Mekong River Commission was established in the 1995 Mekong Agreement between Thailand, Laos, Cambodia, and Vietnam. The MRC’s vision for the River Basin is “an economically prosperous, socially just and environmentally sound Mekong River Basin.” Their mission is to “promote and coordinate sustainable management and development of water and related resources for the countries’ mutual benefit and the people’s well-being.” To achieve these goals, the MRC has developed several large-scale projects for sustainable development and management of natural resources.
The priorities of the MRC are parallel to those discussed in the analysis of the EU’s objectives in the region. This is clearly demonstrated in the two new strategies endorsed by the MRC in 2011: the 2011-2015 Strategic Plan, and the Integrated Water and Related Resources Management (IWRM-Basin Development Strategy). The Strategic Plan outlines three key objectives: efficiency (defined as an attempt to maximize the economic and social welfare derived from water resources and investments in water service provision), equity (allocation of water resources and services across different economic and social groups), and sustainability (of the water resource based and associated ecosystems). The IWRM establishes clear procedures for basin management in light of these three strategic objectives. Opportunities for hydropower development and expansion of irrigated agricultural production to increase food security (discussed with careful consideration for Delta saline intrusion and cooperation with other MRC countries in the operation of existing and planned storage dams) are assessed for associated environmental risks. Water resources are to be managed at a national and basin level, with rigorous basin-wide environmental and social objectives and baseline indicators defined. The strategy outlines a clear roadmap, setting out priority actions and timeframes for implementation. Paramount amongst the numbered priorities is the acquiring of essential knowledge on changes in biodiversity (such as the migration and adaptation of fish, as well as the trapping and transport of sediment and nutrients), and social and livelihood impacts. The roadmap is to be implemented at both levels: with a regional action plan and four complementary national indicative plans.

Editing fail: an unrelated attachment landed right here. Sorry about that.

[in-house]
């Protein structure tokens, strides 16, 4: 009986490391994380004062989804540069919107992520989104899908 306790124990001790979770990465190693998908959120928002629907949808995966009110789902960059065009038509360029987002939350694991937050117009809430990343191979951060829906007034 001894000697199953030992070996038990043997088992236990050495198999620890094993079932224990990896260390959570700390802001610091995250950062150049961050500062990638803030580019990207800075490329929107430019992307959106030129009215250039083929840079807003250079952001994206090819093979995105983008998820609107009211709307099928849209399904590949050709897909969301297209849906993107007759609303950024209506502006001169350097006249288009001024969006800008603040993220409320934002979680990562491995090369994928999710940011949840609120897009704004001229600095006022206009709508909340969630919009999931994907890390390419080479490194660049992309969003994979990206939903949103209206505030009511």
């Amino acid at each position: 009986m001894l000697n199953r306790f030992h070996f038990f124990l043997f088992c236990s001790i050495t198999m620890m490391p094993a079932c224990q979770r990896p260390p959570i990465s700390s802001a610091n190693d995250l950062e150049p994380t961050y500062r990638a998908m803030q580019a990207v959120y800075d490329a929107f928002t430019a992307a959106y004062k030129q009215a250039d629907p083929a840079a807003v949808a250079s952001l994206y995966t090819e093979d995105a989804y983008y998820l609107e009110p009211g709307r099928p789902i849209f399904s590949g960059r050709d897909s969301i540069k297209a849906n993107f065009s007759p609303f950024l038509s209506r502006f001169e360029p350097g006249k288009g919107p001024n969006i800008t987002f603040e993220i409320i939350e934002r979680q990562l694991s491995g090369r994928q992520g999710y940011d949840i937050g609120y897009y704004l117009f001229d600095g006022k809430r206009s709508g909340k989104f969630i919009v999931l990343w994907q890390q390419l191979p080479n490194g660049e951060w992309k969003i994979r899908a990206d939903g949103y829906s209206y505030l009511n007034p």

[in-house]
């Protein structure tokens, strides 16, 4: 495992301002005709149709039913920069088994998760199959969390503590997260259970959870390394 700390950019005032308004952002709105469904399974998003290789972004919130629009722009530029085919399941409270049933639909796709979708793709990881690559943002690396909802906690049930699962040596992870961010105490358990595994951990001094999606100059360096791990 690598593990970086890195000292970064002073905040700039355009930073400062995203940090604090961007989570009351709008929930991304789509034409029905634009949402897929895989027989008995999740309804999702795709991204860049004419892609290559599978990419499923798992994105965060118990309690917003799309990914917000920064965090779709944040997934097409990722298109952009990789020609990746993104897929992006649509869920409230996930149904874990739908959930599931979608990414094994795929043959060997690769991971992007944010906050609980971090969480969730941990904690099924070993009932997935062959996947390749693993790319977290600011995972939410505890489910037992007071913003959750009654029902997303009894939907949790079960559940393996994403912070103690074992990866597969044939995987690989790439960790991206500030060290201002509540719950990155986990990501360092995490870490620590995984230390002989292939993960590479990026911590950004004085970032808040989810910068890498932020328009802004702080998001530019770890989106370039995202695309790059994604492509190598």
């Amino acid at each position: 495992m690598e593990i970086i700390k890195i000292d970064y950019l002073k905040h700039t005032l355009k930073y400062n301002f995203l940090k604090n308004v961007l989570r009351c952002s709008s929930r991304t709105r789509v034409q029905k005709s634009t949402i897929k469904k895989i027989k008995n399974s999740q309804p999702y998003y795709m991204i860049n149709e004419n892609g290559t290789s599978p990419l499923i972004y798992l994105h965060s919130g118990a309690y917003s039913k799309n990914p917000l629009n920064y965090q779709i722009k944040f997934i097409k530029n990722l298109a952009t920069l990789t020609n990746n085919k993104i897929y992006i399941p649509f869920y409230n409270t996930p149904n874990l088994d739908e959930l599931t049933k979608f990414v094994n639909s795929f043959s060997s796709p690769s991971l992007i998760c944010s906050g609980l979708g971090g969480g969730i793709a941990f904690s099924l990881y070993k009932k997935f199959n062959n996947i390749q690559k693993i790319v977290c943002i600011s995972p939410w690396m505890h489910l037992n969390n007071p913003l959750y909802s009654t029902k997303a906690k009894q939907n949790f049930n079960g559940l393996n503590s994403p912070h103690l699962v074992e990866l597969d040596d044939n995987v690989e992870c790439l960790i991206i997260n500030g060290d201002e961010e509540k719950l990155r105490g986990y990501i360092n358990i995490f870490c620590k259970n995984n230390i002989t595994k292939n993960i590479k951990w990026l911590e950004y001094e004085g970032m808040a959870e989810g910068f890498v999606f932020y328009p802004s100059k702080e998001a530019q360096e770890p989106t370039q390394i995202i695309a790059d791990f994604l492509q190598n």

ASEAN is the most globally cohesive of the regimes in the Mekong Basin. The ten member nations - Brunei Darussalam, Burma/Myanmar, Cambodia, Indonesia, Laos, Malaysia, Philippines, Singapore, Thailand and Vietnam – adhere to a legally binding charter, which establishes a community based on three pillars: security, the economy and socio-cultural issues. ASEAN is primarily a trade driven body, but subregional development initiatives focus on climate change, energy security, and environmental issues.